Be’er Yosef: Commentators have a difficult time capturing the meaning of the parenthetical phrase. Rashi takes raveh to connote shogeg /unintentional sin, like the raveh, meaning one in a drunken stupor, who is unaware of all the conditions and background of his actions. The thirsty one acts deliberately to slake his thirst. The pasuk states that as a consequence of the outlier telling himself that he will be safe in his rebellion, Hashem will be stricter with him than most. Having gone over to the “other side,” Hashem will hold him fully responsible for even unintentional sins, something that He would ordinarily excuse for loyal Jews. Those unintentional sins will be added on to the intentional ones.
Ramban takes a very different approach. To him, the raveh is sated, and not beset by the power of inner lusts and desires for forbidden things. Having turned a deaf ear to the covenant, he will yield to an occasional bump in taavah. Capitulating to a small taavah will morph into new, larger taavos. He will find himself desirous of forbidden things that never attracted him before.
These are beautiful thoughts. We are perplexed, however, by their association with our pesukim, which clearly deal with avodah zarah and nothing else! Yet both of these approaches generalize the pesukim, applying the sated/ thirsty phrase to many other areas. (The gemara2
specifically refers the phrase to marrying off a daughter to a much older man; to marrying off a son to an old woman; to inappropriately returning a lost object when halacha would frown upon it.)
The key to understanding Chazal’s approach, perhaps, is noting that these pesukim do not speak so much of idolatry, as of a person’s decision to hold him- or herself aloof from the rest of the community. The sinner of our pesukim tells himself that he needn’t be concerned with the promises and oaths of the rest of the community. He will deal with life as a person standing apart. He will not enter the covenant with the others, and not consider himself bound by its strictures. He asserts his autonomy; by doing so, he abstracts himself from the tzibbur, turning his back on its religious norms. Moshe, in his final days on this earth, sought to gather the community together – “those who are here today, and those who are not” – i.e. even future generations. He wanted to create a community fully pledged to the Torah, with every person taking responsibility for himself, and for all others.
The outlier of our pesukim abstracts himself from this commitment. He will look out for himself and his interests, whether it is good for the community or not. While the pesukim deal specifically with avodah zarah, the consequences of walking out of the community apply to many areas. The gemara speaks of the poresh min ha-tzibbur, of the person who sees the pain of the community and does not join with the but rather tells himself, “I can retreat to my home, where I can eat and drink, and all will be well.” At times, he goes a good deal further, opportunistically capitalizing on the difficult straits of the rest of the community to make windfall profits. In the words of our pesukim, he provides for his own satiety, fullness, large profit from the hunger and thirst of his people.
This explains the intent of the Torah in writing, “Hashem will not deign to forgive him.” Why would He forgive him, if he has not repented? And why would He not, if he did proper teshuvah for his sins? Rambam3 writes that abstracting oneself from the tzibbur is one of a short list of failures that causes the doors of teshuvah to close in his face. Our pesukim mean that even if this person should succeed in teshuvah despite the difficulty, Hashem will not forgive him when he continues to stand apart and aside from his people.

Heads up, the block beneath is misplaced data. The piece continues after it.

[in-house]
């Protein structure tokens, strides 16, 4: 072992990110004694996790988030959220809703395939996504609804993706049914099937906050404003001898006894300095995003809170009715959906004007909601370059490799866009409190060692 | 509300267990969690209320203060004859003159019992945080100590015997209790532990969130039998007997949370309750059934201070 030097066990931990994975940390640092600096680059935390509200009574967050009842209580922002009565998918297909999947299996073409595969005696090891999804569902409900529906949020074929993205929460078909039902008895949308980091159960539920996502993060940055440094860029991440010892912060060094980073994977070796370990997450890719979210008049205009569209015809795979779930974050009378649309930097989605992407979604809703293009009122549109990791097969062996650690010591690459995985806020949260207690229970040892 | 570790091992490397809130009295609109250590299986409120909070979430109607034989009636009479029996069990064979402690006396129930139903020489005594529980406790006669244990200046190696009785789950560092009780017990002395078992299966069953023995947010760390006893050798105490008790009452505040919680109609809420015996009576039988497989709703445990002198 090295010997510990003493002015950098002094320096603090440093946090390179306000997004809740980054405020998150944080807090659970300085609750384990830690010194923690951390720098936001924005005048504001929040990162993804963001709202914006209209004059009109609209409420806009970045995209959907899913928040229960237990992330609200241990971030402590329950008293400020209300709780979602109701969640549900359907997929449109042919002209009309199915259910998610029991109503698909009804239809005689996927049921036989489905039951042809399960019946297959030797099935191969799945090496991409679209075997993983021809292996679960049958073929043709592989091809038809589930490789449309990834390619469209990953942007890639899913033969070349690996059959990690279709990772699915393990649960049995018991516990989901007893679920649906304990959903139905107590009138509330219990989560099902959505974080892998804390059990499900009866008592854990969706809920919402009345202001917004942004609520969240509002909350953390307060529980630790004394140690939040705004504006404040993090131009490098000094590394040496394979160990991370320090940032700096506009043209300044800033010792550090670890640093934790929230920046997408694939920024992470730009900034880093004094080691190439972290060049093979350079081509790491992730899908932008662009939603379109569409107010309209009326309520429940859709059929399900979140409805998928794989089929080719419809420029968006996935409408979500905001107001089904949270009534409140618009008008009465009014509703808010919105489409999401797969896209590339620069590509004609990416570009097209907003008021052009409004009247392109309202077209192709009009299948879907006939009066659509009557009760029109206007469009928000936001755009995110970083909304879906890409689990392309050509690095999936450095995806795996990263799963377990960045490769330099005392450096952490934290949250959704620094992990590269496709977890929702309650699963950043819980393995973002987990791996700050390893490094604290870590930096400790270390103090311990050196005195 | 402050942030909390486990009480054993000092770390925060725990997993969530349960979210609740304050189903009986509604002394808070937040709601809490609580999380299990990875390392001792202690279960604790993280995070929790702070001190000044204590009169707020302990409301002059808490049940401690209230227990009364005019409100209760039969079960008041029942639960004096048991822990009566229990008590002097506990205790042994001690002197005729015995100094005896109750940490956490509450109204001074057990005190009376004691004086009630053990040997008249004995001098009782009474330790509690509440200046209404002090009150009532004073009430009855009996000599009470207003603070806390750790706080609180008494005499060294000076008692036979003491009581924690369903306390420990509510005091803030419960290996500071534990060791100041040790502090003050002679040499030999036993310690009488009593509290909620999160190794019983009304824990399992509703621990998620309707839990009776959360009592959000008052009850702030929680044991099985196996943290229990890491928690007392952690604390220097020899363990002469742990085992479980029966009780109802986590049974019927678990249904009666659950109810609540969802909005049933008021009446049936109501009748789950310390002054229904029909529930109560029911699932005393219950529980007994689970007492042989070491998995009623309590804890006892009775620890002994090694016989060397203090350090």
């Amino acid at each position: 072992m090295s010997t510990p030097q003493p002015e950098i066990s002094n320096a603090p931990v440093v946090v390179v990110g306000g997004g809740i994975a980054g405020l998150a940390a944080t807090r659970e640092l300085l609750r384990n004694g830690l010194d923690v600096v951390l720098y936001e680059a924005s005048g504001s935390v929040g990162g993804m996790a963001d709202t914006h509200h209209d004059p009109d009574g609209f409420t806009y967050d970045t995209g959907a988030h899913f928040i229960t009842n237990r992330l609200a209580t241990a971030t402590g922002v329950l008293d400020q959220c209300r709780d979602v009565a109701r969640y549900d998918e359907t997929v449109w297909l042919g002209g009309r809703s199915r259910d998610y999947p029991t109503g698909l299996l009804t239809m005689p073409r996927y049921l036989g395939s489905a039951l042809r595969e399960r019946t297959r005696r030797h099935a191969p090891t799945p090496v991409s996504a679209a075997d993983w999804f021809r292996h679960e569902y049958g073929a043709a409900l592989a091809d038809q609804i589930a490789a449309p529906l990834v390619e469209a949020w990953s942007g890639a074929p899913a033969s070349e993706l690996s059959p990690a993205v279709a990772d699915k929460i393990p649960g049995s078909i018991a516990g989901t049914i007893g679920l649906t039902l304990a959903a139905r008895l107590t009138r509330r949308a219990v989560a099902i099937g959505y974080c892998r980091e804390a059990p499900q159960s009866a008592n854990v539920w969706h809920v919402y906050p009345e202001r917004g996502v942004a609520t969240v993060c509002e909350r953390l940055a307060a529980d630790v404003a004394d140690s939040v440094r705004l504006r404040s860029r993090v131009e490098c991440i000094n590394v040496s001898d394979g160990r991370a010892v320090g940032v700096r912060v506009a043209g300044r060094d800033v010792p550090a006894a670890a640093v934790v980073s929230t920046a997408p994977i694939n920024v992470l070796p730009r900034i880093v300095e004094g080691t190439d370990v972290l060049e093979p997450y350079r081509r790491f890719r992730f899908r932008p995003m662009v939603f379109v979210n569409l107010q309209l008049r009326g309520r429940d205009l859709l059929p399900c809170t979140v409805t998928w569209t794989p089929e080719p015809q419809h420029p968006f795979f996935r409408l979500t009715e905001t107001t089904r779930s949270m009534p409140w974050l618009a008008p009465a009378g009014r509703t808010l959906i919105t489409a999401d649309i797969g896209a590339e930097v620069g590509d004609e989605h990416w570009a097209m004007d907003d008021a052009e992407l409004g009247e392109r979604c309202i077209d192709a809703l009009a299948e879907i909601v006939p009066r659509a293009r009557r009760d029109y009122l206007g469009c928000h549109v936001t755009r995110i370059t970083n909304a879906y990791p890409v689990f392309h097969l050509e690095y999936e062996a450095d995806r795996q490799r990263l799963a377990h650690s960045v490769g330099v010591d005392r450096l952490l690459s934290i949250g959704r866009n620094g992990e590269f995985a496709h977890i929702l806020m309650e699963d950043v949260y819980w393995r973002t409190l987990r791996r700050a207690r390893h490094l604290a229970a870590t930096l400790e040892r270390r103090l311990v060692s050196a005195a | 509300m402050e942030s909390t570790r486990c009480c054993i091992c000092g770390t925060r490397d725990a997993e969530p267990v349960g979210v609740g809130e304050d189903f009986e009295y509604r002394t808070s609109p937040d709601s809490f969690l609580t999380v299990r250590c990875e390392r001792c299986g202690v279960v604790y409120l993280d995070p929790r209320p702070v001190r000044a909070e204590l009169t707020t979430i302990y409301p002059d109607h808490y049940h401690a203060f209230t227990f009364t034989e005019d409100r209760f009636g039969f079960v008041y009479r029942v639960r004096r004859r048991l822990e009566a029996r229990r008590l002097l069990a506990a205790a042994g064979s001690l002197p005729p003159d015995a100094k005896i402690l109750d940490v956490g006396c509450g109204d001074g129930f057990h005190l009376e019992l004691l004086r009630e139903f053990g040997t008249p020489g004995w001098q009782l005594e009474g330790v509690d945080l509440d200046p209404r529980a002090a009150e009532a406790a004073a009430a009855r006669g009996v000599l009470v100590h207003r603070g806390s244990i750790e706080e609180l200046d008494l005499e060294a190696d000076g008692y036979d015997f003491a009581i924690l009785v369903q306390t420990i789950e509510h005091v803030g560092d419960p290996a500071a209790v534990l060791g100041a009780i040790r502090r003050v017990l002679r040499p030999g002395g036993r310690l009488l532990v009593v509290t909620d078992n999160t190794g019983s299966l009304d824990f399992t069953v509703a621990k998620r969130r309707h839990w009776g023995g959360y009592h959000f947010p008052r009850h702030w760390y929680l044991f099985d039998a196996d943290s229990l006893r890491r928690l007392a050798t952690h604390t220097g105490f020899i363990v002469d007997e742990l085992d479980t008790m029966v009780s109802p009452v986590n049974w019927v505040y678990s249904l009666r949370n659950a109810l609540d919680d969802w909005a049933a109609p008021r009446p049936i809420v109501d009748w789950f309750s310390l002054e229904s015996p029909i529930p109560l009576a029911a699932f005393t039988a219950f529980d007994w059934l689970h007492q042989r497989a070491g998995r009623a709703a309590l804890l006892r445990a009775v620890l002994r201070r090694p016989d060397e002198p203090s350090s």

The rasha of the Four Sons of the haggadah is called a heretic because he, too, removes himself from the community. The achdus of Klal Yisrael is entirely a function of all of us serving Hashem together. We now understand what we puzzled over previously. Why would our pesukim drift – without transition – from the avodah zarah they begin with to turn to the person who removes himself from the tzibbur? We can now appreciate that the two areas are closely related. Removing oneself from the concerns of the Jewish community is itself a from of avodah zarah, denying the essential oneness of the Jewish people that is a refraction of the Oneness of G-d. The gemara4 relates that Eliyahu, dressed as an Arab merchant, accosted a person who davened outside and behind the shul, with his back towards it. “You apparently believe in two deities!” Eliyahu told him, and then killed him.
Many find this passage difficult. Why should davening behind the shul be treated so strictly? We could explain that the gemara criticized his attitude, not his place of prayer. This person davened outside the shul because he was poresh min ha-tzibbur – he distanced himself from the concerns and needs of the community. He found no need to daven with them, because he was not affected by their crises, and found no reason to ask Hashem for what he did not lack. He therefore did not join them in prayer. To the contrary, he turned in an opposite direction. He prayed for the opposite of what they needed, because he had something to gain from this!
Eliyahu saw this as tantamount to a rejection of the One G-d, to an acceptance of multiple independent forces. He appeared to him specifically as an Arab merchant, because those who follow the nomadic lifestyle of Yishmael do not know the bonds of society and community. They live outside the framework of a tzibbur. When a Jew does that, he turns his back not only on his people, but on his G-d. Therefore, Eliyahu killed him.
1. Based on Be’er Yosef, Devarim 29:1-20
2. Sanhedrin 76B
3. Hilchos Teshuvah 4:2,6
4. Berachos 6B